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    Slight update on this. In addition to the March 6, 1967 story outline (which appears to be the only draft of the story outline), there's also Spinrad's April 4, 1967 teleplay. Both have Decker die by flying a shuttle into the Planet Eater. The May 8, 1967 draft of the teleplay has him encountering the same fate.

    An April 10, 1967 memo from Bob Justman to Gene Roddenberry says, "I am pleased to see that Captain Kirk does not react hypocritically to the death of Dekker..." Coon's memo dated April 17, 1967 to Spinrad calls the script "a most commendable first effort for STAR TREK," and asks Spinrad to "number your scenes so we can refer to the particular scene in question when we talk about it." The April 5, 1967 first draft teleplay credited only to Spinrad has no scene numbers.

    In short, Spinrad was the originator of Decker's death, not Coon. Would you mind quoting the passage in question from These Are The Voyages, because I'm astounded that Cushman could make such a colossal error of judgment (which is saying something).
     
  14. Maurice

    Maurice Vice Admiral Admiral

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    In the treatment Decker "rams the shuttlecraft into the body of the Eater at top speed." Is it possible Coon's suggestion was for Decker to ran it down the thing's throat instead of slamming into the hull?
     
  15. TREK_GOD_1

    TREK_GOD_1 Commodore Commodore

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    Great summary. Star Trek broke ground using its own licensed products (AMT kit) in the production--something ILM would do years later in the production of The Empire Strikes Back.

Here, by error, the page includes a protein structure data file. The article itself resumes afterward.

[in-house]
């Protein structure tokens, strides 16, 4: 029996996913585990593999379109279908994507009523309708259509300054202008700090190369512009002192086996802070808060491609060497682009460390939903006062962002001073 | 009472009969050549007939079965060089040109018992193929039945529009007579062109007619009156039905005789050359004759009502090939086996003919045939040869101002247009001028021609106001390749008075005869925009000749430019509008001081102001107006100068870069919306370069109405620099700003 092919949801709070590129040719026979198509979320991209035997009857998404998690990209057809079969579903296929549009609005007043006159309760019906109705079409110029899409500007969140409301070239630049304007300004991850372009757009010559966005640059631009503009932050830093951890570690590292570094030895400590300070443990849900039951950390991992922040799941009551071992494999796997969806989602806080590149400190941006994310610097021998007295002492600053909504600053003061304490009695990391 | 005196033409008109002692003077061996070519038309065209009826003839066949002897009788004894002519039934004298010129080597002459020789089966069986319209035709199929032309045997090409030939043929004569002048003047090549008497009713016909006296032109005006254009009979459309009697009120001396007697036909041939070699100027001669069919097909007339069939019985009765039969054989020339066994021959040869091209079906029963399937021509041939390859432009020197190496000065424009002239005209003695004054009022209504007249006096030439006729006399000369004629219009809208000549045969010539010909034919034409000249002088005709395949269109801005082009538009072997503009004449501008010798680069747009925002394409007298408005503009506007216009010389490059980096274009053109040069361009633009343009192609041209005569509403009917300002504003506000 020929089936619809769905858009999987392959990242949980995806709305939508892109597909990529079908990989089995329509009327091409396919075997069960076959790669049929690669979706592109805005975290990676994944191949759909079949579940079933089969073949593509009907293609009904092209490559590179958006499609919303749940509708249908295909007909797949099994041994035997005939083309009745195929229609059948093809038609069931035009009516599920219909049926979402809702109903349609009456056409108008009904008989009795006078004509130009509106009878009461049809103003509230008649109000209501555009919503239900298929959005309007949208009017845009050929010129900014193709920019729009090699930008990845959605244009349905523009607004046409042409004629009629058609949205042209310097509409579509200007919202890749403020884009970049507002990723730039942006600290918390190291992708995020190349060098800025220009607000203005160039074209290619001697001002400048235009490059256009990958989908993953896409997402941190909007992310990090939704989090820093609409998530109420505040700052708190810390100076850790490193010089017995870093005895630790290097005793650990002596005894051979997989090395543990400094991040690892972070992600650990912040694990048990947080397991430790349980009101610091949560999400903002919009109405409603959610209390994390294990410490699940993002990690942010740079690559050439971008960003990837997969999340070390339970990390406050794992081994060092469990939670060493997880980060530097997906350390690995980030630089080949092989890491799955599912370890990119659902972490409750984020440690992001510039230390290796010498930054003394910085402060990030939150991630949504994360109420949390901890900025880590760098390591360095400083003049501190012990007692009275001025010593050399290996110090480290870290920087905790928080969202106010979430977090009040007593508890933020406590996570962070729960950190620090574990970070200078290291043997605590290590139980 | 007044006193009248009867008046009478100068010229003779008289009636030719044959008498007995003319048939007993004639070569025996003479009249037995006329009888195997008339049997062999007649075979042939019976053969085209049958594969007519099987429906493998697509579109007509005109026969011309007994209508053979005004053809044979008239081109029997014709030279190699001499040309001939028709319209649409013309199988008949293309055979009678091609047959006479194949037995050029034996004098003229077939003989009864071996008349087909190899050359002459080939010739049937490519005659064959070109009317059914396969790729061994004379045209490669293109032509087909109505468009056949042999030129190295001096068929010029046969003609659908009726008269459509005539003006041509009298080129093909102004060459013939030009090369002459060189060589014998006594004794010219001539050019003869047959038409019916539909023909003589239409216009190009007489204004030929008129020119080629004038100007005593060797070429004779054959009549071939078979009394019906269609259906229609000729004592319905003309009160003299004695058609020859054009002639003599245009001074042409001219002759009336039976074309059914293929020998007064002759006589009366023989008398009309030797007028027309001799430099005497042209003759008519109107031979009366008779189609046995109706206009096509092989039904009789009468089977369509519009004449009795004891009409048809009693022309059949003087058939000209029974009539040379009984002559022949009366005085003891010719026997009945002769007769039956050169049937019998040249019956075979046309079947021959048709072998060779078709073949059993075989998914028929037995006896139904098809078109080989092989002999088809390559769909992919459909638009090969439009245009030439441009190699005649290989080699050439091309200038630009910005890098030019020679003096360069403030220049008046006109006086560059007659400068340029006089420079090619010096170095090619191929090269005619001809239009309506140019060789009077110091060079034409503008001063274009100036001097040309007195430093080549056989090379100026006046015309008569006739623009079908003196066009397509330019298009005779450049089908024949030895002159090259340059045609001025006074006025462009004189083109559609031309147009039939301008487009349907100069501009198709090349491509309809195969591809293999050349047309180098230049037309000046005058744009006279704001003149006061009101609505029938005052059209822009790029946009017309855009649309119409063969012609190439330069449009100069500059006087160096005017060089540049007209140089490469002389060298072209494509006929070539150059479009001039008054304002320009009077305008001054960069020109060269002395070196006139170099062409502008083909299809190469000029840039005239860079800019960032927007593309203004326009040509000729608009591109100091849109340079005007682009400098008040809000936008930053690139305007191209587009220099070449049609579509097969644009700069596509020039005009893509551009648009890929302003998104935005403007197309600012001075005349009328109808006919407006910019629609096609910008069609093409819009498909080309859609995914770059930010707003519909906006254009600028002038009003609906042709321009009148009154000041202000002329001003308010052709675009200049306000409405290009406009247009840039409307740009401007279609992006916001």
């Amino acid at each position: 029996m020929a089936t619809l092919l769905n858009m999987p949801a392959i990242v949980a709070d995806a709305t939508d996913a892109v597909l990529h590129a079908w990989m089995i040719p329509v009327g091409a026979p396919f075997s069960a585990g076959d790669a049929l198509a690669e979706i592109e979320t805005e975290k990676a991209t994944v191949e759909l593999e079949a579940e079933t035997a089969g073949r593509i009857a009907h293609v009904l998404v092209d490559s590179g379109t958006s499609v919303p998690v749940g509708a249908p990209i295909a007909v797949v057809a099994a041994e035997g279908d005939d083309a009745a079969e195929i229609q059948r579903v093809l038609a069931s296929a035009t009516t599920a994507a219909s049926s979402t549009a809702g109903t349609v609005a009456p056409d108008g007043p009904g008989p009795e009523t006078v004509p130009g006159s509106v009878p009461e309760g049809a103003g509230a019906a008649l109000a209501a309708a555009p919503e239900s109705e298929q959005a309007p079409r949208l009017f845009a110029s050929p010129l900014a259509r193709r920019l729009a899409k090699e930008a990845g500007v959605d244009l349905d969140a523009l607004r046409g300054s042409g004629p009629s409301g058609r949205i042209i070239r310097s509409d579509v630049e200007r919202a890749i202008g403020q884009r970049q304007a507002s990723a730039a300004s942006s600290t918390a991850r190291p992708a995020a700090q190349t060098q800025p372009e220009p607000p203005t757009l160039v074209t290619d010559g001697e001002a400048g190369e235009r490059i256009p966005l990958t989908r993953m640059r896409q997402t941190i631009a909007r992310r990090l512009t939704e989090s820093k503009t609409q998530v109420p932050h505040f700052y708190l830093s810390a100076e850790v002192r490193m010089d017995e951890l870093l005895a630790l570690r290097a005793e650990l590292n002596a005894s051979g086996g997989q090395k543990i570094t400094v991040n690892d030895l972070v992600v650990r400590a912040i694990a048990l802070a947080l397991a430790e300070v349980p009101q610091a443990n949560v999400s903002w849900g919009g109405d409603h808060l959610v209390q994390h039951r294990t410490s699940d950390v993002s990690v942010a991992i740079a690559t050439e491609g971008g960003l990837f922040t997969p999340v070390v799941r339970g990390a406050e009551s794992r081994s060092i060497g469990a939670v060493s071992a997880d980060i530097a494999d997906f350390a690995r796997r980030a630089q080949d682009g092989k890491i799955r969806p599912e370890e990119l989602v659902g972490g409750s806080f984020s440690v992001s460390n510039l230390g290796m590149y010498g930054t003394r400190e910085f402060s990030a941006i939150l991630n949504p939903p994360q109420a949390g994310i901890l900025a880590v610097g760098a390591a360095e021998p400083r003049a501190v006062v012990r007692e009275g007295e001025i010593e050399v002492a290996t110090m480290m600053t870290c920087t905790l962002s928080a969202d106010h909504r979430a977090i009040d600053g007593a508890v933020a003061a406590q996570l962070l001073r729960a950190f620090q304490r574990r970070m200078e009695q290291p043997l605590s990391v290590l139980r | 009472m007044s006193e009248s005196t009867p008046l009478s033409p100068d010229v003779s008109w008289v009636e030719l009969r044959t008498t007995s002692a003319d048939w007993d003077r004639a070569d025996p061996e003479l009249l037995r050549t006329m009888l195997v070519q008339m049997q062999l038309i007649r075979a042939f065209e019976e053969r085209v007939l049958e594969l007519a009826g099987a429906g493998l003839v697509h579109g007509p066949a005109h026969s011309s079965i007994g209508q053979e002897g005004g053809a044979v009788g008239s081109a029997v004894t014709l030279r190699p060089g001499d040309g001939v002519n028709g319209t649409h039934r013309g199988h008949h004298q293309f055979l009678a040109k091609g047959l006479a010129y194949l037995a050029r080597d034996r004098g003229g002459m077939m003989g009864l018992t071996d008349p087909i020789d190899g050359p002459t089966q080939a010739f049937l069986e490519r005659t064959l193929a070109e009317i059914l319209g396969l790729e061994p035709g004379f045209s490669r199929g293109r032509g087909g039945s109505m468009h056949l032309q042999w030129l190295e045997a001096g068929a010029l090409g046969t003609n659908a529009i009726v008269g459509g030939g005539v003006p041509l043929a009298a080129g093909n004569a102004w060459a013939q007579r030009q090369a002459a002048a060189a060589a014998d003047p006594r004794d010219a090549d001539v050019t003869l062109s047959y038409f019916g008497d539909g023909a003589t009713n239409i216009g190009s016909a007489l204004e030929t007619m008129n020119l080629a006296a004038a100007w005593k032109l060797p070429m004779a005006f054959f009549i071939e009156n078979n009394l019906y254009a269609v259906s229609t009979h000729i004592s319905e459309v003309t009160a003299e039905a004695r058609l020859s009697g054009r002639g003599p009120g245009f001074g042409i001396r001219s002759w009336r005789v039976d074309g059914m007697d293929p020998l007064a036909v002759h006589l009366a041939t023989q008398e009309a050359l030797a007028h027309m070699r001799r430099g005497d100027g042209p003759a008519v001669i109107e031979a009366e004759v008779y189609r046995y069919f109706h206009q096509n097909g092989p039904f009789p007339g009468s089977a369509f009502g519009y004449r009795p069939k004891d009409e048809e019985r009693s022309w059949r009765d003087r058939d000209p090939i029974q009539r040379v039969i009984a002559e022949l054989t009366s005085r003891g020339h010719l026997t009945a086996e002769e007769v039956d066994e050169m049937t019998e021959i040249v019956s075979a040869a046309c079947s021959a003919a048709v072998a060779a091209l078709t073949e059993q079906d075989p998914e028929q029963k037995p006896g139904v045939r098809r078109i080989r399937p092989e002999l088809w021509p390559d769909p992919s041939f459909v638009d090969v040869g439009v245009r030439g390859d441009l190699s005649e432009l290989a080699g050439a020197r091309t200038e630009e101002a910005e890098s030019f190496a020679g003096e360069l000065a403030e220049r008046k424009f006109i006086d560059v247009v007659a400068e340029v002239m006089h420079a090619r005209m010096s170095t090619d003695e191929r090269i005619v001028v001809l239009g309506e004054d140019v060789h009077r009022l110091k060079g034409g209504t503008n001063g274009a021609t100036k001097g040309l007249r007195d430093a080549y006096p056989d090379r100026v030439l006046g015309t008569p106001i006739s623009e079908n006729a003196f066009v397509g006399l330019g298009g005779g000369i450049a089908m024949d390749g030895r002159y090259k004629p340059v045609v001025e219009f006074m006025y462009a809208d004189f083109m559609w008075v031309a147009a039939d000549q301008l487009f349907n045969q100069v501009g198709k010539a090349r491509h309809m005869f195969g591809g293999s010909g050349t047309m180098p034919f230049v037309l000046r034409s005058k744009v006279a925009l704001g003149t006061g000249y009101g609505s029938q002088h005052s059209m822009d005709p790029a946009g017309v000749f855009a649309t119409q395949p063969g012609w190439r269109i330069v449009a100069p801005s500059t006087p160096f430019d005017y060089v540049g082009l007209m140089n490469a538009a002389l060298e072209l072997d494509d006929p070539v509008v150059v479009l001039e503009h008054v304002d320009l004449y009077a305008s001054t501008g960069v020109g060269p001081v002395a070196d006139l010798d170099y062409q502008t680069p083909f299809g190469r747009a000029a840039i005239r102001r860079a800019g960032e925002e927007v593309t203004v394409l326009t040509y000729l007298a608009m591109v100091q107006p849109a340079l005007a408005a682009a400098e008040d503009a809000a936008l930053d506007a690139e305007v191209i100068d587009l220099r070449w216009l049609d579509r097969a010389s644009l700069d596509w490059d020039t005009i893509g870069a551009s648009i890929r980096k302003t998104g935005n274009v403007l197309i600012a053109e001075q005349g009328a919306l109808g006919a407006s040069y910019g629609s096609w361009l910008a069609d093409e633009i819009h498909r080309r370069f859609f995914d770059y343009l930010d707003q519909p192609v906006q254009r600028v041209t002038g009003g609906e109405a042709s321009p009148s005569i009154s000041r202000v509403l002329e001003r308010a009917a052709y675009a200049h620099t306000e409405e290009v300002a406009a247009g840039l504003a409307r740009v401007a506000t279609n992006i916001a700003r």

16. Maurice

    Maurice Vice Admiral Admiral

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    I think Star Trek was able to do it because it was the only show with an accurate-ish model kit which could be used for such things. MCA-57 (aka post Star Wars ILM) also did this for Battlestar Galactica, notably the Cylon hangar populated with Monogram kit Raiders in "The Hand of God".
     
  17. Melakon

    Melakon Admiral Admiral

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    It was just too bad that in the original effects, the aft view of the Constellation didn't look as detailed as the saucer section. It looked like they also had trouble with focus due to the model being so small.
     
  18. feek61

    feek61 Captain Captain

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    Yes but that the view of the Constellation from above the saucer (during the title) is a great shot and looks convincing as hell to me.
     
  19. trevanian

    trevanian Rear Admiral

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    The distance is JUST right on that to belie the model kit origins. It was the very first film clip I ever bought of STAR TREK, that shot.
     
  20. trevanian

    trevanian Rear Admiral

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    I think the protoApogee exILM group withdrew from GALACTICA after the initial 7 hrs (pilot plus 2 2parters), so the rest of season 1 was done by Universal Hartland.

    I'd never heard of the MCA-57 moniker before. Is that referenced in a lawsuit or an onscreen credit?